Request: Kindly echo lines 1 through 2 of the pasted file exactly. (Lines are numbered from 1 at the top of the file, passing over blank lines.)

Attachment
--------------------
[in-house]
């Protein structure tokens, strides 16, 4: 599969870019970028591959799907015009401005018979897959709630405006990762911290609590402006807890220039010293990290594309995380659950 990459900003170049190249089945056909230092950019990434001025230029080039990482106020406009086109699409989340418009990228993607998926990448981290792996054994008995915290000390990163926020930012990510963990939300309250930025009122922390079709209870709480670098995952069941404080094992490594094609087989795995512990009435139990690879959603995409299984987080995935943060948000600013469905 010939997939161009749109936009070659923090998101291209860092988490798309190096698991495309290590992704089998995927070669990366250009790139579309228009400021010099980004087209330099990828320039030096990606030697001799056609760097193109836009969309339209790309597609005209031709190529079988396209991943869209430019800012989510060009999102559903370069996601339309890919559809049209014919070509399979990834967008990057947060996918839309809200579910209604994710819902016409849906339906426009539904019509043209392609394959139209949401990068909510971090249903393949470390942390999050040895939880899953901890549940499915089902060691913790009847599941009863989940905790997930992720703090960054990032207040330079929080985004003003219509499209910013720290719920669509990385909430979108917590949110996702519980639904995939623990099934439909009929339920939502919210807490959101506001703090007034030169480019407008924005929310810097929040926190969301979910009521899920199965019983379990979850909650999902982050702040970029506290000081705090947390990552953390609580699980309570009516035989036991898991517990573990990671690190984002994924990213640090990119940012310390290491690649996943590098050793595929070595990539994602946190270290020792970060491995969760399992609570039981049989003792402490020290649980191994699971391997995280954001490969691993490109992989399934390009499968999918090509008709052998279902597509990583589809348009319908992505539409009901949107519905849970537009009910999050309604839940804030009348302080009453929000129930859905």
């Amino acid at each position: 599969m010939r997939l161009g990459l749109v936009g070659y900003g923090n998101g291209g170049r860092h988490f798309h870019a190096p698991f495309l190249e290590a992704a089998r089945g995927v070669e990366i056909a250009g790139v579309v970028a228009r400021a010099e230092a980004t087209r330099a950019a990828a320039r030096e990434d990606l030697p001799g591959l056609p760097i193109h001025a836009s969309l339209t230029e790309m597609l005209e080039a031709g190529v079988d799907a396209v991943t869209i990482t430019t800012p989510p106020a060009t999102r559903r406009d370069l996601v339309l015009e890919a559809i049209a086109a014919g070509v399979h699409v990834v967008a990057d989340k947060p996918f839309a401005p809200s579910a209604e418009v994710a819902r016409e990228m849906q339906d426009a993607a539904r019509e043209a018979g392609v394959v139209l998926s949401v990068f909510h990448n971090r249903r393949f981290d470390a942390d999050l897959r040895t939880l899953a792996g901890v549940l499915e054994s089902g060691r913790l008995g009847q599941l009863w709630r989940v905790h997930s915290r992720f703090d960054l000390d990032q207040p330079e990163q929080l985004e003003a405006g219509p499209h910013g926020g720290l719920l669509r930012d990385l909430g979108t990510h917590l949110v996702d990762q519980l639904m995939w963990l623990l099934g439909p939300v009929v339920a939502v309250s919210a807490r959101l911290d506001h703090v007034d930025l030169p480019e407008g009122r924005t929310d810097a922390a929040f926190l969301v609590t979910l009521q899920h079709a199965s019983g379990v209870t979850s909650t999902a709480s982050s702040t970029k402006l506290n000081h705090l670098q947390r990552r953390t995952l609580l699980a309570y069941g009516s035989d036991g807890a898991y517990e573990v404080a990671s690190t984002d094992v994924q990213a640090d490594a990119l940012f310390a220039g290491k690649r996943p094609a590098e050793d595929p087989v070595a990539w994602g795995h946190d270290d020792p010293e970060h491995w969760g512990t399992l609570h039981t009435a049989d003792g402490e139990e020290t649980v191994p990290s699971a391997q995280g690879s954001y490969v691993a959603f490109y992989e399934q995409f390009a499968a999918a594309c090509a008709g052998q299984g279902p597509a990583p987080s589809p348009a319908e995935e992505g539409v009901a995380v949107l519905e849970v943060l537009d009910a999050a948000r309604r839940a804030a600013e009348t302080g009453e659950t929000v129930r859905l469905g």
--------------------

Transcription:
[in-house]
């Protein structure tokens, strides 16, 4: 599969870019970028591959799907015009401005018979897959709630405006990762911290609590402006807890220039010293990290594309995380659950 990459900003170049190249089945056909230092950019990434001025230029080039990482106020406009086109699409989340418009990228993607998926990448981290792996054994008995915290000390990163926020930012990510963990939300309250930025009122922390079709209870709480670098995952069941404080094992490594094609087989795995512990009435139990690879959603995409299984987080995935943060948000600013469905 010939997939161009749109936009070659923090998101291209860092988490798309190096698991495309290590992704089998995927070669990366250009790139579309228009400021010099980004087209330099990828320039030096990606030697001799056609760097193109836009969309339209790309597609005209031709190529079988396209991943869209430019800012989510060009999102559903370069996601339309890919559809049209014919070509399979990834967008990057947060996918839309809200579910209604994710819902016409849906339906426009539904019509043209392609394959139209949401990068909510971090249903393949470390942390999050040895939880899953901890549940499915089902060691913790009847599941009863989940905790997930992720703090960054990032207040330079929080985004003003219509499209910013720290719920669509990385909430979108917590949110996702519980639904995939623990099934439909009929339920939502919210807490959101506001703090007034030169480019407008924005929310810097929040926190969301979910009521899920199965019983379990979850909650999902982050702040970029506290000081705090947390990552953390609580699980309570009516035989036991898991517990573990990671690190984002994924990213640090990119940012310390290491690649996943590098050793595929070595990539994602946190270290020792970060491995969760399992609570039981049989003792402490020290649980191994699971391997995280954001490969691993490109992989399934390009499968999918090509008709052998279902597509990583589809348009319908992505539409009901949107519905849970537009009910999050309604839940804030009348302080009453929000129930859905």